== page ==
It's a good idea to put some alcohol on a cotton ball and go over the face to remove all traces of oil before beginning.
Fill the clean white sock with baby powder and tie a knot in the end. You'll be using this powder sock to set the makeup. Setting greasepaint make-up with powder will make it last and last. To remove the make-up when the evening is finished, use anything grease or oil based to instantly dissolve it -- cold cream, baby oil, etc.
Richard began this face by applying apots of yellow grease paint to Madison's face. He then took his finger and blended a thin coat of orange at the edges of the yellow. The remainder of Madison's face was covered in a thin layer of clown white grease paint. The lines of the colors were slightly blneded together by tapping the fingertips lightly over the face. Now it's time to go outside (otherwise it makes a mess) and powder. Have your subject lightly close their eyes and hold their breath while you lightly tap the entire surface of the face with the filled powder sock. Take a shaving brush or baby's hairbrush and brush away the excess powder (not shown).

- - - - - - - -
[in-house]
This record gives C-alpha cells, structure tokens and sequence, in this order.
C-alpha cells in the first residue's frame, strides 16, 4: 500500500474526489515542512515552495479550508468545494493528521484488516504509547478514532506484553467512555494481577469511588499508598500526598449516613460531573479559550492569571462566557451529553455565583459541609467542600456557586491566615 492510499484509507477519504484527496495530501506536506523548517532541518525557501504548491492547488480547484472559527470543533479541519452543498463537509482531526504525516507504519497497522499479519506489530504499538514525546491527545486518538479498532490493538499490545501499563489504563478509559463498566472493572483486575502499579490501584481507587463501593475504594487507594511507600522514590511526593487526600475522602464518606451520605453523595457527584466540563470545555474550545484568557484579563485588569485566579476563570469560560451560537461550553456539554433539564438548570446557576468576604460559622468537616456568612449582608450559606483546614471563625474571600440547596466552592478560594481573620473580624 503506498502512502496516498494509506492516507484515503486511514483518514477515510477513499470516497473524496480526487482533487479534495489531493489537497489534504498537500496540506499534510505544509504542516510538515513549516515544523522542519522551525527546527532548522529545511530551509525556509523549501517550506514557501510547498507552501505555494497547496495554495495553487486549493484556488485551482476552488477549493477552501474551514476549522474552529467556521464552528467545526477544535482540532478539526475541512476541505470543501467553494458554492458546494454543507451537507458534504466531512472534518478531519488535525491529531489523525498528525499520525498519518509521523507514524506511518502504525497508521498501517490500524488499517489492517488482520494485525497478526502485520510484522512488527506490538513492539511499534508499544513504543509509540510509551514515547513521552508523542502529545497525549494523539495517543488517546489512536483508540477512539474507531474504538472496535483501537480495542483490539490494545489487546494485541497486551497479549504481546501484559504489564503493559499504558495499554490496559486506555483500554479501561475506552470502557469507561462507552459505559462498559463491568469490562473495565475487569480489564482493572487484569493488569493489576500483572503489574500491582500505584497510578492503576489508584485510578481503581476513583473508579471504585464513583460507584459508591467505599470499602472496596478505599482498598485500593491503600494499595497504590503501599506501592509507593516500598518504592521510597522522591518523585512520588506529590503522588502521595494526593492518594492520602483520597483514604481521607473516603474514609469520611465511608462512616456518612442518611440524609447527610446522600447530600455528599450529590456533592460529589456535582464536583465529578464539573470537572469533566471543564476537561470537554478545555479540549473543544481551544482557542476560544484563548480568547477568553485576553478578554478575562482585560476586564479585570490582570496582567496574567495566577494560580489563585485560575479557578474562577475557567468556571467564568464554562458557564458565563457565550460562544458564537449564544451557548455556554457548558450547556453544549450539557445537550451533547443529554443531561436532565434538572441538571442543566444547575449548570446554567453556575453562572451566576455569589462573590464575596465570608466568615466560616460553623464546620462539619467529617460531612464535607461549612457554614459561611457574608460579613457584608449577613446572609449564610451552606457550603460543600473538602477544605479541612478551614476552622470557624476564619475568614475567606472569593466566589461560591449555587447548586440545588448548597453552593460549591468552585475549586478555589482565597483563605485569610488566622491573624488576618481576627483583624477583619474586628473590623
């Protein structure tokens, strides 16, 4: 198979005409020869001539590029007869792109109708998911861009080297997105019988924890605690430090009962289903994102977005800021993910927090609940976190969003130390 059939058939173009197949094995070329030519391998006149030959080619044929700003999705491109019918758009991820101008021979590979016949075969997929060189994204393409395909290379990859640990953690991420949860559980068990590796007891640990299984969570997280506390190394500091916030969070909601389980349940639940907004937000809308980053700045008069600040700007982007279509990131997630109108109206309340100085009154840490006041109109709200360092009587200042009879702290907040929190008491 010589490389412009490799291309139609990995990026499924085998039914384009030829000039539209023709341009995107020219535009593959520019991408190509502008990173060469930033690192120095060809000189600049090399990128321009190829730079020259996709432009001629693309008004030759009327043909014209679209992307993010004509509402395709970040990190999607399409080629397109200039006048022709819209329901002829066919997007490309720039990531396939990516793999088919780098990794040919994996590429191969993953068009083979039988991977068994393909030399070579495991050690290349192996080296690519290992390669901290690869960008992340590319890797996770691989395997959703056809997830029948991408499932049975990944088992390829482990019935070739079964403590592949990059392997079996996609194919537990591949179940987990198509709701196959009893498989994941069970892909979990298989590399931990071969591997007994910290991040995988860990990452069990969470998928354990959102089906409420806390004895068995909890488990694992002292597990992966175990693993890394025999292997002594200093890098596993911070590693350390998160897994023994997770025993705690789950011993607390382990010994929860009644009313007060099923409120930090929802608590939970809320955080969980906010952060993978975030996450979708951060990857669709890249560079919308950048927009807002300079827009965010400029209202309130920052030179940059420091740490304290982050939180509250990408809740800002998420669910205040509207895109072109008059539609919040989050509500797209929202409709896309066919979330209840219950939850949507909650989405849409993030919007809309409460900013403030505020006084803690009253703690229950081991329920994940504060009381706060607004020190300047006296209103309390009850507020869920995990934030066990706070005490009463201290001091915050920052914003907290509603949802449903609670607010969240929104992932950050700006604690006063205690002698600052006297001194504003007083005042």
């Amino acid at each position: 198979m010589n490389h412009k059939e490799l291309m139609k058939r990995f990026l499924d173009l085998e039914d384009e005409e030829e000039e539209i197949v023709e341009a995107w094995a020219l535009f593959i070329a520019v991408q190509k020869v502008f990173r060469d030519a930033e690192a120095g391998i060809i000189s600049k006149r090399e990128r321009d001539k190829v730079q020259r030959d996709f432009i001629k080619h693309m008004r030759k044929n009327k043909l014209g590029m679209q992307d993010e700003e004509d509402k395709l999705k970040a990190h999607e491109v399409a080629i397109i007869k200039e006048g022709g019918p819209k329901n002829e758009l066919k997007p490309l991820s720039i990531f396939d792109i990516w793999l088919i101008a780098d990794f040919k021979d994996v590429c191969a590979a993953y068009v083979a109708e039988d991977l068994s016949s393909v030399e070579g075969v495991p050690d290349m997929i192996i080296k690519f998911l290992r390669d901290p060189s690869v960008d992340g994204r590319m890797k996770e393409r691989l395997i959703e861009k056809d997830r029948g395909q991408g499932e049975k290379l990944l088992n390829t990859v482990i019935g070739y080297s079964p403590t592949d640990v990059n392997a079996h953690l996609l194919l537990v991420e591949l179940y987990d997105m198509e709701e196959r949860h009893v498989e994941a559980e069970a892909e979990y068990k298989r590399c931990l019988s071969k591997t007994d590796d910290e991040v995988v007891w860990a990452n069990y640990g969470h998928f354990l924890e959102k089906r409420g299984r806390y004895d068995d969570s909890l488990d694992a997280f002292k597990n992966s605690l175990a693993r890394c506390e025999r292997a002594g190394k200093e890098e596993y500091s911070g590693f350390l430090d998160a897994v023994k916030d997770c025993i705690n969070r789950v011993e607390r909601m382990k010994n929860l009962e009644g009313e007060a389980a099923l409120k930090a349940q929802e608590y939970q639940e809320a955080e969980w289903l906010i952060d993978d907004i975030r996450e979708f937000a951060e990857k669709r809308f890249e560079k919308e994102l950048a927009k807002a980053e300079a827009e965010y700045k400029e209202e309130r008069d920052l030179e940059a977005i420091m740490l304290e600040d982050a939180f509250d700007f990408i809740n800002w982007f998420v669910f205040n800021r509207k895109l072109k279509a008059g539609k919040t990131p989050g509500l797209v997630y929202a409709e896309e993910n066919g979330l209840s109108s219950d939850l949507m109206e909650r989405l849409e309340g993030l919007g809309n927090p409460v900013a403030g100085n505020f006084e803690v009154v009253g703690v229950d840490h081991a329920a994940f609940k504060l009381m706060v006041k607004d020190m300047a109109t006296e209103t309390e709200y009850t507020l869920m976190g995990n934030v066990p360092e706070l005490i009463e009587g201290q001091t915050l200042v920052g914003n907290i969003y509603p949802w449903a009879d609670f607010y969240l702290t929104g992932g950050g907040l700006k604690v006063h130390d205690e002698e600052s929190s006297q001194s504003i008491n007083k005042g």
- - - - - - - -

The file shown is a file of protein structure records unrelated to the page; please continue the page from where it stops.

After powdering, begin applying black greasepaint for the feline now and the top of the mouth.
After coloring in the natural lipline with black grasepaint, Richard also esed black to extend lines on the lower lip and to put tiny dots on the upper lip (a quick tip for applying dots is to dip the end of a cotton swab or even a pencil araser in the greasepaint and dab it onto the face). Next came black around the eyes to give them a feline look. The final touch was to take dark brown greasepaint and paint in lines around where the yellow/orange make-up meets up with the white then paint in some whiskers that go across the cheeks (see final photo above). One more coating of powder and brush of the excess and Madison was ready to get into costume!